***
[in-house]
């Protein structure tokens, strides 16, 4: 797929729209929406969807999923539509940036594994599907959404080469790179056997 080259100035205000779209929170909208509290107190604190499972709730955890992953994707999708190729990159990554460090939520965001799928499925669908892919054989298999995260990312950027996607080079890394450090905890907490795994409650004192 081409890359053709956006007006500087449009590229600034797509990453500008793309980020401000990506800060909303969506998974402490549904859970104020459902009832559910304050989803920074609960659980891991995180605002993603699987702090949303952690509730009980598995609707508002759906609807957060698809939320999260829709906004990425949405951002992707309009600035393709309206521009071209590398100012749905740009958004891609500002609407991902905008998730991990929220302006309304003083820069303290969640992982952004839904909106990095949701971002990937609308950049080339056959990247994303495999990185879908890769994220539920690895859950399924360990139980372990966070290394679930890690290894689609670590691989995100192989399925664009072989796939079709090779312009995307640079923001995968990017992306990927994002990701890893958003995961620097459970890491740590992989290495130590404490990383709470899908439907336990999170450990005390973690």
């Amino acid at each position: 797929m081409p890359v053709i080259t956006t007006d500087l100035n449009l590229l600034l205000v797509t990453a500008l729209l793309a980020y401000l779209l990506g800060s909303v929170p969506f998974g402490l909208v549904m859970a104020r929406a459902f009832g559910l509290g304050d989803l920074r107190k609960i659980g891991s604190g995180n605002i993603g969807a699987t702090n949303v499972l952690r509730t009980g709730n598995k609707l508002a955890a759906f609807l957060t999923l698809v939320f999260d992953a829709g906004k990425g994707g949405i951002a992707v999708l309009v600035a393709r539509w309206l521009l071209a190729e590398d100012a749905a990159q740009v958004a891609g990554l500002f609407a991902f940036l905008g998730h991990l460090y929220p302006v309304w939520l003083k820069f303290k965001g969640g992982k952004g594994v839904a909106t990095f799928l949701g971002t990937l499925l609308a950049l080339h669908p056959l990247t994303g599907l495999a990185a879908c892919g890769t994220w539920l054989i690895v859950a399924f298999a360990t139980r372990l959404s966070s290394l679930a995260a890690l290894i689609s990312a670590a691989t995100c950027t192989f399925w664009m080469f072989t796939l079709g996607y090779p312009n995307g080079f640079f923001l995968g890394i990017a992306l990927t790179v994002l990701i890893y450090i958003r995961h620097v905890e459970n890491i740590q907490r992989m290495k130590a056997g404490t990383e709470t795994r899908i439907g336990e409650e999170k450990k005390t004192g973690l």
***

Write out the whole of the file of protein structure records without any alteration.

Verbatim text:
[in-house]
């Protein structure tokens, strides 16, 4: 797929729209929406969807999923539509940036594994599907959404080469790179056997 080259100035205000779209929170909208509290107190604190499972709730955890992953994707999708190729990159990554460090939520965001799928499925669908892919054989298999995260990312950027996607080079890394450090905890907490795994409650004192 081409890359053709956006007006500087449009590229600034797509990453500008793309980020401000990506800060909303969506998974402490549904859970104020459902009832559910304050989803920074609960659980891991995180605002993603699987702090949303952690509730009980598995609707508002759906609807957060698809939320999260829709906004990425949405951002992707309009600035393709309206521009071209590398100012749905740009958004891609500002609407991902905008998730991990929220302006309304003083820069303290969640992982952004839904909106990095949701971002990937609308950049080339056959990247994303495999990185879908890769994220539920690895859950399924360990139980372990966070290394679930890690290894689609670590691989995100192989399925664009072989796939079709090779312009995307640079923001995968990017992306990927994002990701890893958003995961620097459970890491740590992989290495130590404490990383709470899908439907336990999170450990005390973690």
């Amino acid at each position: 797929m081409p890359v053709i080259t956006t007006d500087l100035n449009l590229l600034l205000v797509t990453a500008l729209l793309a980020y401000l779209l990506g800060s909303v929170p969506f998974g402490l909208v549904m859970a104020r929406a459902f009832g559910l509290g304050d989803l920074r107190k609960i659980g891991s604190g995180n605002i993603g969807a699987t702090n949303v499972l952690r509730t009980g709730n598995k609707l508002a955890a759906f609807l957060t999923l698809v939320f999260d992953a829709g906004k990425g994707g949405i951002a992707v999708l309009v600035a393709r539509w309206l521009l071209a190729e590398d100012a749905a990159q740009v958004a891609g990554l500002f609407a991902f940036l905008g998730h991990l460090y929220p302006v309304w939520l003083k820069f303290k965001g969640g992982k952004g594994v839904a909106t990095f799928l949701g971002t990937l499925l609308a950049l080339h669908p056959l990247t994303g599907l495999a990185a879908c892919g890769t994220w539920l054989i690895v859950a399924f298999a360990t139980r372990l959404s966070s290394l679930a995260a890690l290894i689609s990312a670590a691989t995100c950027t192989f399925w664009m080469f072989t796939l079709g996607y090779p312009n995307g080079f640079f923001l995968g890394i990017a992306l990927t790179v994002l990701i890893y450090i958003r995961h620097v905890e459970n890491i740590q907490r992989m290495k130590a056997g404490t990383e709470t795994r899908i439907g336990e409650e999170k450990k005390t004192g973690l």